What is it that constitutes a mother-daughter relationship? In our society mothers are generally portrayed as nurturing and loving people by the media. We see one mother cradling her newborn baby in a diaper ad in a Woman’s World magazine, while another lovingly gives her child cold medicine in a television commercial. In fact, today it is even considered a beautiful thing, rather than a crude and exposing action, for a mother to breast feed her child in public. In light of this, for Maxine Hong Kingston’s mother, maternal instincts evidently played no such role in her relationship with her daughter, both emotionally and physically.
Through “Shaman”, the third chapter of her novel, Kingston makes it clear to her readers that the ties that bound herself to her mother were made up of anything but love. She relates the tale of her mother as a young, determined student, distant from her peers. She had worked her way through medical school in an attempt to prove her worth as a scholar, as well as that of a strong and steadfast woman. It seems that it was this quality that she carried with her throughout the rest of her life. While other mothers choose to protect their children from unnecessary evils, the author’s mother had “given [her] pictures to dream– nightmare babies that recur[red] again and again” (86). She instilled in her young daughter such a strong fear of war and bombing sprees that she would often “dream that the sky [was] covered from horizon to horizon with rows of airplanes, dirigibles, rocket ships, [and] flying bombs” (96). Kingston had additionally been taught to view all Americans as being ghosts, as well as being repeatedly informed that someday they would return home so they could buy “real” furniture and “smell flowers for the first time” (98). Finally, even as an adult we watch as her mother imparts on her the feeling of guilt, “responsibility for time, responsibility for intervening oceans,” for essentially keeping her from being a woman warrior (108).
In the physical sense, we never actually see Kingston’s mother touch her or even hear her say “I love you.” As a child the author recalls that her “mother’s enthusiasm for [her was] duller than that for the slave girl” her mother had so loved back in China (82).
ghostbel Comparing Ghosts in The Woman Warrior and Beloved comparison compare contrast essays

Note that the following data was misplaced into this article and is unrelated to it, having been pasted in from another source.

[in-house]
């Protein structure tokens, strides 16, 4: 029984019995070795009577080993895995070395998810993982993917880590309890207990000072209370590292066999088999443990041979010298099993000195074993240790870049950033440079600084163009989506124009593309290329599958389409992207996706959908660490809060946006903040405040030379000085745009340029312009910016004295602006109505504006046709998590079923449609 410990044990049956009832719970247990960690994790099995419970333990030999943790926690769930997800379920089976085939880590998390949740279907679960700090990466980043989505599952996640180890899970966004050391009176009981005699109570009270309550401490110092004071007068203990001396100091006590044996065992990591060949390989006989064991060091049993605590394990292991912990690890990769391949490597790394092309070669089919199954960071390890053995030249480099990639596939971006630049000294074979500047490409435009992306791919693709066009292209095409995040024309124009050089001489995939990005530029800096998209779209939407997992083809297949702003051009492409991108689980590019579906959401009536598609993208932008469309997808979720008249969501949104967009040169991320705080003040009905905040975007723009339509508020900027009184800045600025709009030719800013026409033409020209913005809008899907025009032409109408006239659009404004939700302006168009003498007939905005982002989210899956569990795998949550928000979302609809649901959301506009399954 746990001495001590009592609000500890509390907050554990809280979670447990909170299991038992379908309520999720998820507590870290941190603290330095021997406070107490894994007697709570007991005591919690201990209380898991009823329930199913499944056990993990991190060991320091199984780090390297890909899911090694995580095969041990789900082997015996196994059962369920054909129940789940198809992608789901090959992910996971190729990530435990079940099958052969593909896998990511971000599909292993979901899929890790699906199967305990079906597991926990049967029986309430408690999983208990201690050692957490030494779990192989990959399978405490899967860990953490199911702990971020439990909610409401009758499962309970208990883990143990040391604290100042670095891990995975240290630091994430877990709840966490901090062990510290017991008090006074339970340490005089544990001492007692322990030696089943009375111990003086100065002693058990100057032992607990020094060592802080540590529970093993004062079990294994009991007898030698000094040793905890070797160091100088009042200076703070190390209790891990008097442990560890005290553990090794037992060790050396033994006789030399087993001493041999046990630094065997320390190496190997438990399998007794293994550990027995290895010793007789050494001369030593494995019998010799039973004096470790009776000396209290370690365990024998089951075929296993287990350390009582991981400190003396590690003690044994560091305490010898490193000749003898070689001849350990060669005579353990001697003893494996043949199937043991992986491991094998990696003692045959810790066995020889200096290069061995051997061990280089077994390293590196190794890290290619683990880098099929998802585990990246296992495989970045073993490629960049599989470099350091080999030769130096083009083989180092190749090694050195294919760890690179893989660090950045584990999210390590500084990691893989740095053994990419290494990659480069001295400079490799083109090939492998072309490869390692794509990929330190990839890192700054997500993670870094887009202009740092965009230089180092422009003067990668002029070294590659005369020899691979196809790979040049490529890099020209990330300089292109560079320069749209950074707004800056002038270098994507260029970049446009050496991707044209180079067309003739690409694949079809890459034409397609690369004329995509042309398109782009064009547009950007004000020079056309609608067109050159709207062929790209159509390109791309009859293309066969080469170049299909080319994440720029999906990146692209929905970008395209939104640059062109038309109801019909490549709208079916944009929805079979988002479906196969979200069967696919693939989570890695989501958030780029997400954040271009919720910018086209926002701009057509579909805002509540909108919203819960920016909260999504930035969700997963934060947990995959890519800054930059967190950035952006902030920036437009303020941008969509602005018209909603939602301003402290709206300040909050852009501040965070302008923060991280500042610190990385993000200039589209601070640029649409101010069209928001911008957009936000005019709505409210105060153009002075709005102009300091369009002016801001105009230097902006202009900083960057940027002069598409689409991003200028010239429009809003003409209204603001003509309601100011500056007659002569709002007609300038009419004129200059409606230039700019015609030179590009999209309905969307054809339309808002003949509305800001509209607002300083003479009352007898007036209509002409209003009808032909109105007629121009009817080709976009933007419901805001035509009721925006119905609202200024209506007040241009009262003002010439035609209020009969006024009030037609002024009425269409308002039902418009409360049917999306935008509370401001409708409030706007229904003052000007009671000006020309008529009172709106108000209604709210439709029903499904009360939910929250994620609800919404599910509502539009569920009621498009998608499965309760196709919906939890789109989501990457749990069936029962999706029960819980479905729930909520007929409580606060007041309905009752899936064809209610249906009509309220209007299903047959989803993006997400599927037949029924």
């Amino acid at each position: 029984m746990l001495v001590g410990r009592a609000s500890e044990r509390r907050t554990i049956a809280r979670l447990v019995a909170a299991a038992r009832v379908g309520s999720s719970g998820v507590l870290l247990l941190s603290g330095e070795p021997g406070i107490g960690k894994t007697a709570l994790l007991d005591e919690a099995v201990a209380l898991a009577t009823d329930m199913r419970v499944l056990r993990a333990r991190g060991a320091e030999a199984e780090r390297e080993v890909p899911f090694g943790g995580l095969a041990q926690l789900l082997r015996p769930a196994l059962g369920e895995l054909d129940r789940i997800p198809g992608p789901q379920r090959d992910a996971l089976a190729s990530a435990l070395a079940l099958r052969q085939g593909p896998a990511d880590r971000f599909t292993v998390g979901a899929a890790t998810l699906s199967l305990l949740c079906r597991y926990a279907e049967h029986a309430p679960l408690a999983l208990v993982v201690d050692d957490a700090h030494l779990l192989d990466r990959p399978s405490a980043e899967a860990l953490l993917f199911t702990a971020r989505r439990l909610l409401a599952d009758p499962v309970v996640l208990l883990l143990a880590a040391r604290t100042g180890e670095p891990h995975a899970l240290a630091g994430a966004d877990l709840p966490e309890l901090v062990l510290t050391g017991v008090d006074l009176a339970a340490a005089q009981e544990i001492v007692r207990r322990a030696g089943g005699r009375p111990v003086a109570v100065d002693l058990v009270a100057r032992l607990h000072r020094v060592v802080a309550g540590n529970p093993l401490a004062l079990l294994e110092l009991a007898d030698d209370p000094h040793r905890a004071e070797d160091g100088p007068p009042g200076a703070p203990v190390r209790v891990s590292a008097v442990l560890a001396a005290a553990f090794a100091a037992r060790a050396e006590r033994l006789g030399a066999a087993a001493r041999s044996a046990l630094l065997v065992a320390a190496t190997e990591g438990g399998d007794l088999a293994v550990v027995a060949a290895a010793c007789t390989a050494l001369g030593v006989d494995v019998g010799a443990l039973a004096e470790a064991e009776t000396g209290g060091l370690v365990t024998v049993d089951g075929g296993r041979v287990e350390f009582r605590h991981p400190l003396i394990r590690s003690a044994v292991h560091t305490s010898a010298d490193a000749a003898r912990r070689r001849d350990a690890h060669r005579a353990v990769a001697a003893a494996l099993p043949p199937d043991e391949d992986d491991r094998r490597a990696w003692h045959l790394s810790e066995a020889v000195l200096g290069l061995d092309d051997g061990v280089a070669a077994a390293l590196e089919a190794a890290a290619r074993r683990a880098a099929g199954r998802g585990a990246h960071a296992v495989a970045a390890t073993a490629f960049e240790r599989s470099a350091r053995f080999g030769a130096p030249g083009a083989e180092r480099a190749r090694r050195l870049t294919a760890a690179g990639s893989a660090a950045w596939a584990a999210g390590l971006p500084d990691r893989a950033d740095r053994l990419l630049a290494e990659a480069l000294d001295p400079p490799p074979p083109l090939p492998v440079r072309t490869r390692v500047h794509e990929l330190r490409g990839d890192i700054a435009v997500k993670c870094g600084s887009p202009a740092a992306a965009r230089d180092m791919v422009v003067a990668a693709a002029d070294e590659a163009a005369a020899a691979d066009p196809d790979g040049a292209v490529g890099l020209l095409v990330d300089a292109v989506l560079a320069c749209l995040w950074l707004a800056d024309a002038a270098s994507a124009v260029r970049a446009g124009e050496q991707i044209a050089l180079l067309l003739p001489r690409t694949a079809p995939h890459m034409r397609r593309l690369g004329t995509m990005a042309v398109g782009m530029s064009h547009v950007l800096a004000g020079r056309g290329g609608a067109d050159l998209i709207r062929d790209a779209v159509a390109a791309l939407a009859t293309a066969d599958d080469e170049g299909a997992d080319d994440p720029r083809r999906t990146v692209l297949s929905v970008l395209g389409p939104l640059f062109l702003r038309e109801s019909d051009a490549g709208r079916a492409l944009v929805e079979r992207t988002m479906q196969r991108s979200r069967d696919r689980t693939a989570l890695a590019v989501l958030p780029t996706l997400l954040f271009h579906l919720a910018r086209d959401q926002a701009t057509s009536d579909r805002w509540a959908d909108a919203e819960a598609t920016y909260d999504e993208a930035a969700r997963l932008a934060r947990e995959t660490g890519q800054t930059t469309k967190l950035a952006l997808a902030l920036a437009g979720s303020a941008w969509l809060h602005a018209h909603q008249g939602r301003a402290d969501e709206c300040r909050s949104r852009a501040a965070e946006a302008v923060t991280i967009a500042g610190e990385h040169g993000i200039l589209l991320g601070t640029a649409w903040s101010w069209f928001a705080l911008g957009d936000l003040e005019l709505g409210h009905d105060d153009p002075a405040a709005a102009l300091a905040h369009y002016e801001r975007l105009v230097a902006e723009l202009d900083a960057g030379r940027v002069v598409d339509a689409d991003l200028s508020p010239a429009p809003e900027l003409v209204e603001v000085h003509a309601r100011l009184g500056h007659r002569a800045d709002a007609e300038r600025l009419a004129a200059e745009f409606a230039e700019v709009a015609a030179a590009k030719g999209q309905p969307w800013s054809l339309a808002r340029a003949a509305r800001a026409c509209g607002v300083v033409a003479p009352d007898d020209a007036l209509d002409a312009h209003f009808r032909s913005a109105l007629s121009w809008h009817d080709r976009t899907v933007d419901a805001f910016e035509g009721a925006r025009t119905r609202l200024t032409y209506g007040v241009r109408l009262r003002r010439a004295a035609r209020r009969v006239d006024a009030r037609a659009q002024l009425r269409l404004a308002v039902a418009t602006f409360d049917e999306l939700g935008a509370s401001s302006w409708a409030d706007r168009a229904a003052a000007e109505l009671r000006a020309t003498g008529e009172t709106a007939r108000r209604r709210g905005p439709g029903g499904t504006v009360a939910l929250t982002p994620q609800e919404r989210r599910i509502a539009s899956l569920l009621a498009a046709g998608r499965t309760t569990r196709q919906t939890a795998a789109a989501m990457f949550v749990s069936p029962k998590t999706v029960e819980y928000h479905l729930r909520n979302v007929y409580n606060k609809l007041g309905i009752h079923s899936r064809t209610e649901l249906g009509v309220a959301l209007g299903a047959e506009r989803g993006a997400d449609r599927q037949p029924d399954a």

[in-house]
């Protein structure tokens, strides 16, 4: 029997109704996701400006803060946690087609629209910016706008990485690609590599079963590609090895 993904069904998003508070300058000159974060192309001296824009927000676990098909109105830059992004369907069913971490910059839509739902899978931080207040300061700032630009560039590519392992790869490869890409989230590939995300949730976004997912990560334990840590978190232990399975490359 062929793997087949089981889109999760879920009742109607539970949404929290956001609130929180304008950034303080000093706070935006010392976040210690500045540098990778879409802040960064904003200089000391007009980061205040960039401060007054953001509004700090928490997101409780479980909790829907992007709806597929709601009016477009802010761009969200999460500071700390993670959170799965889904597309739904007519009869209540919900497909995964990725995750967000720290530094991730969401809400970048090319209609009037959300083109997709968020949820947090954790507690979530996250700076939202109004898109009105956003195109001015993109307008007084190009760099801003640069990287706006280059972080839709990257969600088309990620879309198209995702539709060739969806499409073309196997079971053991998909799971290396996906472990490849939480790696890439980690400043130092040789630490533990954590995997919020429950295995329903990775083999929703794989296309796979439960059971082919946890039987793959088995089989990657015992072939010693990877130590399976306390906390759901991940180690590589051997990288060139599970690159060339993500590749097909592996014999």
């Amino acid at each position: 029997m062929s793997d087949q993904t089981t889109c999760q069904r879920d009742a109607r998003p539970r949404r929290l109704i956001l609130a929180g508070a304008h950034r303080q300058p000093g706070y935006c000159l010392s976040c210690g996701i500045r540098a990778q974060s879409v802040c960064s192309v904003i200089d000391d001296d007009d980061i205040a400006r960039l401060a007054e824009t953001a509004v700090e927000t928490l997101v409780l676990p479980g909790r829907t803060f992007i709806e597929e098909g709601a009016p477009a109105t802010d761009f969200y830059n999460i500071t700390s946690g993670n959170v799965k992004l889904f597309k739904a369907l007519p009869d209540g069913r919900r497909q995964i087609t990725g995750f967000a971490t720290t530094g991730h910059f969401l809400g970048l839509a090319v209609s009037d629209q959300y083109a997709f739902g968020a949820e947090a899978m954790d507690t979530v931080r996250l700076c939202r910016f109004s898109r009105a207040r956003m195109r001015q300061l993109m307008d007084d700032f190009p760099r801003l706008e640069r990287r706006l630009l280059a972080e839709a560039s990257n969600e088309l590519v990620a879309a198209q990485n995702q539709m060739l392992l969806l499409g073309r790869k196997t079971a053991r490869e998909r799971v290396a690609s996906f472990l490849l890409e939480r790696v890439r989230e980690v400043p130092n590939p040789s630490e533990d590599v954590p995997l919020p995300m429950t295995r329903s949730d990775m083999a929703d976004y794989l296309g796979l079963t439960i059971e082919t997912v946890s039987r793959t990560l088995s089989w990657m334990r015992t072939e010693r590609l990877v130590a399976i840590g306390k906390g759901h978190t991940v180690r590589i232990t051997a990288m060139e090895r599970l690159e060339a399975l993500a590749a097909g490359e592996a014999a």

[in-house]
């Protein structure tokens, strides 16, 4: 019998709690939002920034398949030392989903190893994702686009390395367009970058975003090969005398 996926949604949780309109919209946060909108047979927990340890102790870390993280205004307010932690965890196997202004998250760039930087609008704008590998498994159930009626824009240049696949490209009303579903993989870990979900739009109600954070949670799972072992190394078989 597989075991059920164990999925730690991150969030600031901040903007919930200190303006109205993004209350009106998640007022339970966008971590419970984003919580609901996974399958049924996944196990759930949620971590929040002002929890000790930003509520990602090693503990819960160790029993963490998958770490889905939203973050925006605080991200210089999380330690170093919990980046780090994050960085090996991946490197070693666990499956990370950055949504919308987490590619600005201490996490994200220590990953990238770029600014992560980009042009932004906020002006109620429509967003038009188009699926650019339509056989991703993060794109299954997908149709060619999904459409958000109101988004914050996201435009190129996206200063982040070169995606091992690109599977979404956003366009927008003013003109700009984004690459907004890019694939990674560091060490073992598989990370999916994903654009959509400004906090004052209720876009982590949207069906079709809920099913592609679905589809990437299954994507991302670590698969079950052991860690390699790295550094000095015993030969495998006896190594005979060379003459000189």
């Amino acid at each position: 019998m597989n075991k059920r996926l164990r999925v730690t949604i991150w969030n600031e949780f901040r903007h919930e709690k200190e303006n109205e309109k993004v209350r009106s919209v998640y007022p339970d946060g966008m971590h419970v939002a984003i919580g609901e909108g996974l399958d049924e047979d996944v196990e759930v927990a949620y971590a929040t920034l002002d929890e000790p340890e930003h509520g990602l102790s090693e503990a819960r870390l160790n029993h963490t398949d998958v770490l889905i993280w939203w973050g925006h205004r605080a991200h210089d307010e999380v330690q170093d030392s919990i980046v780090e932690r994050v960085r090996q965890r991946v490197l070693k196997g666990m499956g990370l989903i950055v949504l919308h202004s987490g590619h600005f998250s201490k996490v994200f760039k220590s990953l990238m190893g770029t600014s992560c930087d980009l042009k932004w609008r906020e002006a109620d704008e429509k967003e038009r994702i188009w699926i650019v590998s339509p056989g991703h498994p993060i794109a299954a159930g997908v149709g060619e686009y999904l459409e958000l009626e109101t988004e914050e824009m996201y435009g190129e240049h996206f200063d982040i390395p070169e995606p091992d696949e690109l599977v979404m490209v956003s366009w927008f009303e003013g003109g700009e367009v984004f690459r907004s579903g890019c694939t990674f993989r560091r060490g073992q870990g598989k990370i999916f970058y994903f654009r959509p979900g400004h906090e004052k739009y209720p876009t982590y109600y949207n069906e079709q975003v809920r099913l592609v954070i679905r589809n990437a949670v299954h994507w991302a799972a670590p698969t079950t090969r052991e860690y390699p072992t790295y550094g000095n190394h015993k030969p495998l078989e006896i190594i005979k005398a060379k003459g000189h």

Ghosts in The Woman Warrior and Beloved In Toni Morrison’s Beloved ghosts are dead people walking among the living. Beloved has come back to be with her family, to have Sethe’s love and Denver’s companionship. In Maxine Hong- Kingston’s The Woman Warrior the word ghost was used to refer to people that were different from the characters, or people that the characters couldn’t understand. Ghosts were real, living people. The idea of what a ghost is in Beloved is strange to me – but it’s not as disturbing to me as the idea of a ghost in The Woman Warrior I don’t really believe in ghosts. I don’t ever expect to see my great grandmother in my room some night telling me that she’s met a lot of interesting people on the other side. I don’t ever expect to come back to earth and chat with my friends after I’ve died. Because of this, the concept of “ghost” in Beloved doesn’t disturb me though it has caused me to think a great deal about what a ghost really is. I began to compare it to the ghosts of The Woman Warrior. If a ghost is something different from me, something that I can’t completely understand does that make everyone a ghost? I don’t completely understand my friends or family. I don’t think it’s ever possible to completely understand or know anyone. If no one else can completely understand and know me then I’m a ghost too. Even to myself I am a ghost. I don’t understand why I do half of the things that I do. I don’t really know myself or who I am completely. Sometimes I do feel like a ghost. I have conversations with people, I talk to my friends and family all the time. They see my behavior, and I can try to explain to them why I do things and how I feel — but they can never get inside my head. They can never understand me. I will never understand them. There will always be something about each person we come into contact with that perplexes us. Does this make them a ghost because we can’t understand them? If I am loved, liked, or hated then I am not a ghost. IF I am simply not thought of at all by someone then maybe that’s what we could consider being a ghost. I would rather be hated then to have someone just be indifferent to me. At least then there is some feeling, motivation, or passion. Something about me has affected this person – even if it is something negative. I would prefer to think of a ghost as the kind of ghost we see in Beloved; a dead person come back to this side of things. The thought of walking through this life as a ghost is much scarier to me than the thought of dying and then becoming a ghost.